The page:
For as long as we’ve been going out in this city, we’ve been spotting Waris Ahluwalia, the hip young Sikh in the corner, dancingnot drinkingand flashing his disarming smile to a well-chosen few. His social connections have led to appearances in The Life Aquatic with Steve Zissou and Inside Man, even though he’s not an actor. Who, we wondered, is Waris? On Wednesday, the launch of his idiosyncratically beautiful jewelry line, House of Waris, at Bergdorf Goodman, and later the Indian Consulate, and finally (if Waris gave you a card that said “Waris ♥s you”) at the Beatrice Inn, gave us a chance to find out.
the morning line
• So, yesterday’s Village gunman was an ex-Marine and, um, a journalist: he wrote for the Mohave Valley Daily News, a newspaper so small that even its Village-gunman coverage comes from AP. Also, he was a stringer for the Wall Street Journal. [MVDN]
• The suspense is killing them: New Jersey is moving its presidential primary to February 5 from February 26 (a year after moving it up from June). So are 25 other states. Oh, let’s just have the damn thing right now. [NYT]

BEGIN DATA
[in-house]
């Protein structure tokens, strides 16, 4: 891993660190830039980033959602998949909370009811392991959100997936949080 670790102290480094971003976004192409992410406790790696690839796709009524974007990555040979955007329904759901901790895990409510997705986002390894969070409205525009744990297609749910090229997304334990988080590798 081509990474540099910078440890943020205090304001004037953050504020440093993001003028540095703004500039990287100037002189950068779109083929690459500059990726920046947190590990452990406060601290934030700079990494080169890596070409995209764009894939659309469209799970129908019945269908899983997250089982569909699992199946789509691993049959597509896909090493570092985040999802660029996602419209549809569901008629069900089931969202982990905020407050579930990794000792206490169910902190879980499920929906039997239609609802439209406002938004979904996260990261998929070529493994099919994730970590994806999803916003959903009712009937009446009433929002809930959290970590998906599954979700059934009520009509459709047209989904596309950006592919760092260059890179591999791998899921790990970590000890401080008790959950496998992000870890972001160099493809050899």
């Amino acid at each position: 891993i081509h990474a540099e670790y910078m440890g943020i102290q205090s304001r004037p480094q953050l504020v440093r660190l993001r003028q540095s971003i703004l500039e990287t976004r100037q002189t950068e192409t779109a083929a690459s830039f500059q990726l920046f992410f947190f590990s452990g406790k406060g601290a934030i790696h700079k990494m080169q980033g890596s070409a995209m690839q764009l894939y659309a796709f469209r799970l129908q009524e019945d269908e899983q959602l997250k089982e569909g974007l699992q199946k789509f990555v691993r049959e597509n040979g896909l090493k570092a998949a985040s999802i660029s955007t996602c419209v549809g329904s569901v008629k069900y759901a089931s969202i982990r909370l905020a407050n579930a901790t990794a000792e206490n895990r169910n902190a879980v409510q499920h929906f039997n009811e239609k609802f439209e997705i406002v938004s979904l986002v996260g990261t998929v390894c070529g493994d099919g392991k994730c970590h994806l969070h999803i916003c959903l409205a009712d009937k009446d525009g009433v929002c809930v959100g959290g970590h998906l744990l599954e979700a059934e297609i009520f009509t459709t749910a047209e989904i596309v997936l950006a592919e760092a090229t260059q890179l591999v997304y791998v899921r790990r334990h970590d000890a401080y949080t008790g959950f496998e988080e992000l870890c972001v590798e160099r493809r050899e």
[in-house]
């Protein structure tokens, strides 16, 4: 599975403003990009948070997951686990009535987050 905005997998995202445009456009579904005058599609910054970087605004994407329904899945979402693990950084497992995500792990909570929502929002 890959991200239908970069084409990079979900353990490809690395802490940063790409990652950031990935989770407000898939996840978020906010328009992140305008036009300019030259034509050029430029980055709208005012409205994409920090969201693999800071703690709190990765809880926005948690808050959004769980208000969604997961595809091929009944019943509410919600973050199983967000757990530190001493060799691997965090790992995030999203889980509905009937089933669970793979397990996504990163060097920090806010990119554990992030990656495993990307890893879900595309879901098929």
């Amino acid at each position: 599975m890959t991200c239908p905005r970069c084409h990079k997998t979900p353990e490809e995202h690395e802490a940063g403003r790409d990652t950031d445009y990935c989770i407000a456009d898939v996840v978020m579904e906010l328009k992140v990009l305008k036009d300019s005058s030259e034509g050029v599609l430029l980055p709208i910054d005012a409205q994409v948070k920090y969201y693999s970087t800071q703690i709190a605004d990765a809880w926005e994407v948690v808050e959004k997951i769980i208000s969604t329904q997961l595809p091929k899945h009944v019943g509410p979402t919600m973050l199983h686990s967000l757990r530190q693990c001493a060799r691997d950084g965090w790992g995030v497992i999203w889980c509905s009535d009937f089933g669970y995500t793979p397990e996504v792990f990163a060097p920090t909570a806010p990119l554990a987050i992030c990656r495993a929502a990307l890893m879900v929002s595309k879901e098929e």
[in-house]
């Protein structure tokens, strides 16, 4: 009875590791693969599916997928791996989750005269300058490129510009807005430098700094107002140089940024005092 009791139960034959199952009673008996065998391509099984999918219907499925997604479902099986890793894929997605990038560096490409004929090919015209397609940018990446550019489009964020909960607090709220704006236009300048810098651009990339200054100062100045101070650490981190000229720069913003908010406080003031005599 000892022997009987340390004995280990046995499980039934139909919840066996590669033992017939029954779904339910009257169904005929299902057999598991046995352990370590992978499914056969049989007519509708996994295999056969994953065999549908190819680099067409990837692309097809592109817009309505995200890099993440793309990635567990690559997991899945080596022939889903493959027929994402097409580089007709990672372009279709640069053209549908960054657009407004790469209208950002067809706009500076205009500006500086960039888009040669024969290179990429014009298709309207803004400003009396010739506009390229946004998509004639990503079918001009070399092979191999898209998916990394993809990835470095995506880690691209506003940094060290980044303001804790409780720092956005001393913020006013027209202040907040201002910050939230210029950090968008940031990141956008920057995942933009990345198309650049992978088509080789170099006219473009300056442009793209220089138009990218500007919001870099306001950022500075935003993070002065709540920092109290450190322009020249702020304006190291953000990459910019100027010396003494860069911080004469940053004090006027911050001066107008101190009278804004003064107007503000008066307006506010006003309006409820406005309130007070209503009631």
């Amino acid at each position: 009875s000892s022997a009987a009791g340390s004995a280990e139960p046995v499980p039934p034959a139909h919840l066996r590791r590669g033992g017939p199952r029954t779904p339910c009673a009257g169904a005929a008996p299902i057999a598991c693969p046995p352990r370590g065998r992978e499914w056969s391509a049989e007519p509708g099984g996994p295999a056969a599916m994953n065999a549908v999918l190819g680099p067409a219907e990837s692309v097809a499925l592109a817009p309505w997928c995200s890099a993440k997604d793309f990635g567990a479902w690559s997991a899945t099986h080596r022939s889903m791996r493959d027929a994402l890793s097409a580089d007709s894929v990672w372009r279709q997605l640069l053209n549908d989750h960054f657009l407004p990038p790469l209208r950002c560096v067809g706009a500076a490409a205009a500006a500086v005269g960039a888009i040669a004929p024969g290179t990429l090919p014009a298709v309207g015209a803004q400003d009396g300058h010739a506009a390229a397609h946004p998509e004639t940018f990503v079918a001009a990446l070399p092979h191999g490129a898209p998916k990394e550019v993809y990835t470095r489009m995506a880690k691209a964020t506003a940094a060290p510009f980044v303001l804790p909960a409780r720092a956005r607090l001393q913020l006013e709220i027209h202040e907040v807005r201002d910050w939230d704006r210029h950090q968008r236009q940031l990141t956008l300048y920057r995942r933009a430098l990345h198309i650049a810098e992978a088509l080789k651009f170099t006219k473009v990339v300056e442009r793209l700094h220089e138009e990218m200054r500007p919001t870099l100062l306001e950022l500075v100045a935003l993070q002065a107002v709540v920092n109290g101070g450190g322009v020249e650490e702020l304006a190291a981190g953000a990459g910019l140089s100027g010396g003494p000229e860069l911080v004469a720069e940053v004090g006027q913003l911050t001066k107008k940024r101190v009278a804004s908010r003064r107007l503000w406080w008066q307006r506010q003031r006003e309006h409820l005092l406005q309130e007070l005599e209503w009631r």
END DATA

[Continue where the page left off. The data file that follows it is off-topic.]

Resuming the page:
• A sick nurse exposed an astonishing 700 patients to tuberculosis at St. Barnabas Hospital in the Bronx. Anyone who’s been in the maternity, nursery, or psychiatric wards between November and February are well-advised to swing by for a free test. [NYP]
• We Only Fly When it’s Nice Out: In what is fast becoming an expected occurence, the temperature drops, a little snow comes down, and JetBlue cancels 215 flights, almost all of them to or from JFK. [amNY]
• And, this is the lameness that transpires when the U.S. Postal Service tries to do something fun: mailboxes painted to resemble Star Wars’ R2-D2, coming to Times Square. “It’s not Jabba the Hutt, honey, it’s a tourist.” [NYDN]